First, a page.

With no end in sight to critical fire weather in the affected states, the Red Cross has safety steps people should follow if they live in an area where a wildfire is possible:

  • If a wildfire threatens, be ready to leave at a moment’s notice.
  • Listen to local radio and television stations for updated emergency information.
  • Always back your car into the garage or park it in an open space facing the direction of escape.
  • Confine pets to one room or spot so that you can find them if you need to evacuate quickly.
  • Arrange for temporary housing at a friend or relative’s home outside the threatened area.
  • Keep indoor air clean by closing windows and doors to prevent outside smoke from getting in.
  • Use the recycle or re-circulate mode on the air conditioner in your home or car.
  • When smoke levels are high, do not use anything that burns and adds to indoor air pollution, such as candles, fireplaces and gas stoves.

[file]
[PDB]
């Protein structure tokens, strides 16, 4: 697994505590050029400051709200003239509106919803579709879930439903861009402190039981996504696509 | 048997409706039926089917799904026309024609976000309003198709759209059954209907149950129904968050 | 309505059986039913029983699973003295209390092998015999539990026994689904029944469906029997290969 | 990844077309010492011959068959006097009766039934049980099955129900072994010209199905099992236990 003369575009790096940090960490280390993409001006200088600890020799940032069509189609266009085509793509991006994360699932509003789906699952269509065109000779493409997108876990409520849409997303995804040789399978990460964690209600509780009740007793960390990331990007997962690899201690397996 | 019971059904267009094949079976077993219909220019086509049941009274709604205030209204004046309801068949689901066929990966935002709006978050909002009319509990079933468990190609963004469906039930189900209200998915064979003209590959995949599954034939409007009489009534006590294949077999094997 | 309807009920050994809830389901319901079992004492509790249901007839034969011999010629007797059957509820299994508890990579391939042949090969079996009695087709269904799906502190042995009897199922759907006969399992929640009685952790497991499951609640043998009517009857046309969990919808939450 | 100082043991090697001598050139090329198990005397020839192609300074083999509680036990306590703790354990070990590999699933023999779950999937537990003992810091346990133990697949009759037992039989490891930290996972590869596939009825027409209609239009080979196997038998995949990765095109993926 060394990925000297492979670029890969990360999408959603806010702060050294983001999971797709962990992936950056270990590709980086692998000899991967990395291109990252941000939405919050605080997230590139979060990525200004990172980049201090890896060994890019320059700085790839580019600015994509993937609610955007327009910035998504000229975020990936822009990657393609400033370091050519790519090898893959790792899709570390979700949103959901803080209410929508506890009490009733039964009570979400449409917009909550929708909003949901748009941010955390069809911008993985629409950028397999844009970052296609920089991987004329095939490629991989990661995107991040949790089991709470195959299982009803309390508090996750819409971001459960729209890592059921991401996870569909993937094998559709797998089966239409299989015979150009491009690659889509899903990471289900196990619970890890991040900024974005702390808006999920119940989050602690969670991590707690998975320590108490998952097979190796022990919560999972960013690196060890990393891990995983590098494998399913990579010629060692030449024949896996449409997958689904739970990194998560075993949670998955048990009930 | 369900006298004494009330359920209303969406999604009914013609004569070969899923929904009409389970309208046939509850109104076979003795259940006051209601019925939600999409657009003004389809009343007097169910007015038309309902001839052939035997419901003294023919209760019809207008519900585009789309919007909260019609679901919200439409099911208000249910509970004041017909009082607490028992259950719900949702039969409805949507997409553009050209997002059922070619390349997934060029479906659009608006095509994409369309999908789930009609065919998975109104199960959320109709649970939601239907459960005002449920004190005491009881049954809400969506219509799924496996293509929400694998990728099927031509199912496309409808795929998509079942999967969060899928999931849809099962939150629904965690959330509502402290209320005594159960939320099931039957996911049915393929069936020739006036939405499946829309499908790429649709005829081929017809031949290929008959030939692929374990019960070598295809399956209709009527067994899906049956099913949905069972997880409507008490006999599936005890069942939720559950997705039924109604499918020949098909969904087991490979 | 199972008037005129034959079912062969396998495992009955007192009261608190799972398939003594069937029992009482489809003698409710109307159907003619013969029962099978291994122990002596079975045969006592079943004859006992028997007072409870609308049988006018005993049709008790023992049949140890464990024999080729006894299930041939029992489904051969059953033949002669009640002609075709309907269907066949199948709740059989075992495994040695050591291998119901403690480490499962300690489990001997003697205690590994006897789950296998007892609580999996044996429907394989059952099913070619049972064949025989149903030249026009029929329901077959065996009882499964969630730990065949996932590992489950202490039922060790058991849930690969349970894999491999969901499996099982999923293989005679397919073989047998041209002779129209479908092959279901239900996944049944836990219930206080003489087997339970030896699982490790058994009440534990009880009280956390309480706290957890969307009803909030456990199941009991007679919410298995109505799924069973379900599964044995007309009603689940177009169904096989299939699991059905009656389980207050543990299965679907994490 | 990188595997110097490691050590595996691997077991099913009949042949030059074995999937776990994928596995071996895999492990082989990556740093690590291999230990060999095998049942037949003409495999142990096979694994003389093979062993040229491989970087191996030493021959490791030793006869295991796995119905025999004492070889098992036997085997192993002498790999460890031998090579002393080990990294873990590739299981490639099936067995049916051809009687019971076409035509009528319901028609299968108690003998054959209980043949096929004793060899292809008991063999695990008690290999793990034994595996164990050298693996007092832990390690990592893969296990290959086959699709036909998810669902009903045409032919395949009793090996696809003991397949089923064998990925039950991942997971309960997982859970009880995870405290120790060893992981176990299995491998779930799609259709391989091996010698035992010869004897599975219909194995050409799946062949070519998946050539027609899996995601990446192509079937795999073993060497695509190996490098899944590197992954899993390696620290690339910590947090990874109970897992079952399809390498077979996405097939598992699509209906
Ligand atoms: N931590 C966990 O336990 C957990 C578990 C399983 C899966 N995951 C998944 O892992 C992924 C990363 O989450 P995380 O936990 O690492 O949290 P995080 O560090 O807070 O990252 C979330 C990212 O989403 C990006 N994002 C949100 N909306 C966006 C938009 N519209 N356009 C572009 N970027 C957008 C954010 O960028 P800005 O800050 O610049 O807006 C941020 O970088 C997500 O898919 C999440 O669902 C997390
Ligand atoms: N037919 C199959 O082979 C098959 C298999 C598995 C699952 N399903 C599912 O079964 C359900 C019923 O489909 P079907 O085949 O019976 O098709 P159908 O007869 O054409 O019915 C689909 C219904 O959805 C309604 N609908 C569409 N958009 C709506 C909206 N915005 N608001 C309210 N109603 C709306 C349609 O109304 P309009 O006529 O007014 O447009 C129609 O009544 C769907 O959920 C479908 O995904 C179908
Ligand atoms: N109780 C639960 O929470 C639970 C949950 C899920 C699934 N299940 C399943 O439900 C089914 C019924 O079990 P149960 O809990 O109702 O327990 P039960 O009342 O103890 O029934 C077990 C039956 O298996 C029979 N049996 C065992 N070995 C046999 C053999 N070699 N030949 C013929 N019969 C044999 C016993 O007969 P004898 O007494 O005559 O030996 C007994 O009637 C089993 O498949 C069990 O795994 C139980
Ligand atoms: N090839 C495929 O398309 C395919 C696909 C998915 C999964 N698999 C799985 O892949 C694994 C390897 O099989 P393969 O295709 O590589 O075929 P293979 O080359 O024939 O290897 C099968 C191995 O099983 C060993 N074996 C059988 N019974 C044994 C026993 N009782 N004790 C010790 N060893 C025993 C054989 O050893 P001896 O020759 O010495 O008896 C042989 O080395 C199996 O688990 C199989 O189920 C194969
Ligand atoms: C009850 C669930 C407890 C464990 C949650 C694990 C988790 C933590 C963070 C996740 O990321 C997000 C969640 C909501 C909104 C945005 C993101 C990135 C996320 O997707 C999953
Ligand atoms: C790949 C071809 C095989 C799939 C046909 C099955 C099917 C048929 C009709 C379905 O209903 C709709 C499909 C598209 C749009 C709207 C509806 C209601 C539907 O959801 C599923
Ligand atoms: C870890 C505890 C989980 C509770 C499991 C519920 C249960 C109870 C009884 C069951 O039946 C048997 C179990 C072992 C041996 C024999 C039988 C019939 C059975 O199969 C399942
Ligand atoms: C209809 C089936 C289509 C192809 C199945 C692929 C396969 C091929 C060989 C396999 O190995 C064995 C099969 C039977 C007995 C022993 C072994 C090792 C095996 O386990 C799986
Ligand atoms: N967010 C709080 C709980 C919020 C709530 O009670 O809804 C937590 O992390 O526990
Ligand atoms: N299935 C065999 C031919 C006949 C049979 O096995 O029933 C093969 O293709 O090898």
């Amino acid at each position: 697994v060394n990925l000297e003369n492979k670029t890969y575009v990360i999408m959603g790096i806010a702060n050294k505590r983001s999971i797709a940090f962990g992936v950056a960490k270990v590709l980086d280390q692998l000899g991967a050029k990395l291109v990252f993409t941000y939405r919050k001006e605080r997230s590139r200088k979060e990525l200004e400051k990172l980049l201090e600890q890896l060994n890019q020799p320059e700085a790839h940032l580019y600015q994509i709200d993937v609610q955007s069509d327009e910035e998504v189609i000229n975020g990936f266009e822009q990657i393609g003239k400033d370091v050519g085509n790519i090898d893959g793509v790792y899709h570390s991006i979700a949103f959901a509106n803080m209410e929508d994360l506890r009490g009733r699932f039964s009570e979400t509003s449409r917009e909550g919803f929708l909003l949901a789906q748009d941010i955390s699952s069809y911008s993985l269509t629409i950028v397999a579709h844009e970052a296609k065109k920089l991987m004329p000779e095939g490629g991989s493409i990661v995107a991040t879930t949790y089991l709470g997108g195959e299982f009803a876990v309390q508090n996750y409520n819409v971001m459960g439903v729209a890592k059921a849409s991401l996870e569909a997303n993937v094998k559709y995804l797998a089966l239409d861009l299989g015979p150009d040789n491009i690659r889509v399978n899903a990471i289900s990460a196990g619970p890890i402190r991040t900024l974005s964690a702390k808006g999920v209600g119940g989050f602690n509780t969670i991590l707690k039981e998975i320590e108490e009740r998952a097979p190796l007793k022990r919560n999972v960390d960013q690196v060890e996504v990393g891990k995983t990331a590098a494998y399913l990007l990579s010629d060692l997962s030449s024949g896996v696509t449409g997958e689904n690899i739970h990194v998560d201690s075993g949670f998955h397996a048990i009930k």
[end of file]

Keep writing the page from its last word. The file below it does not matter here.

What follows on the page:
Click here for additional safety information, including what do to before, during and after a wildfire.

  • To support wildfires and residential fires alike, please consider making a financial contribution at redcross.org/donate
  • To become a disaster responder like Gene Wallis and Vicki Gurriell, you can start your volunteer application at redcross.org/volunteer

Canada’s Wildfire Relief Efforts Supported by Hometown Gal

The Canadian and the American Red Cross joined forces to support 10,000 Saskatchewan wildfire evacuees, this Brenda’s story.

By Brenda Haney, American Red Cross Volunteer

On July 7, 2015 the Red Cross asked if I would represent the U.S. on an International Deployment to Canada. I agreed to go although I had only been home for a week from a deployment in Louisiana.

Diana O’Neill and I left Madison and flew to Edmonton, Alberta on July 8th. We made it through Customs and travelled five hours by bus to Cold Lake, Alberta. Once there we assisted with a shelter with approximately 600 people of several different native Canadian Bands.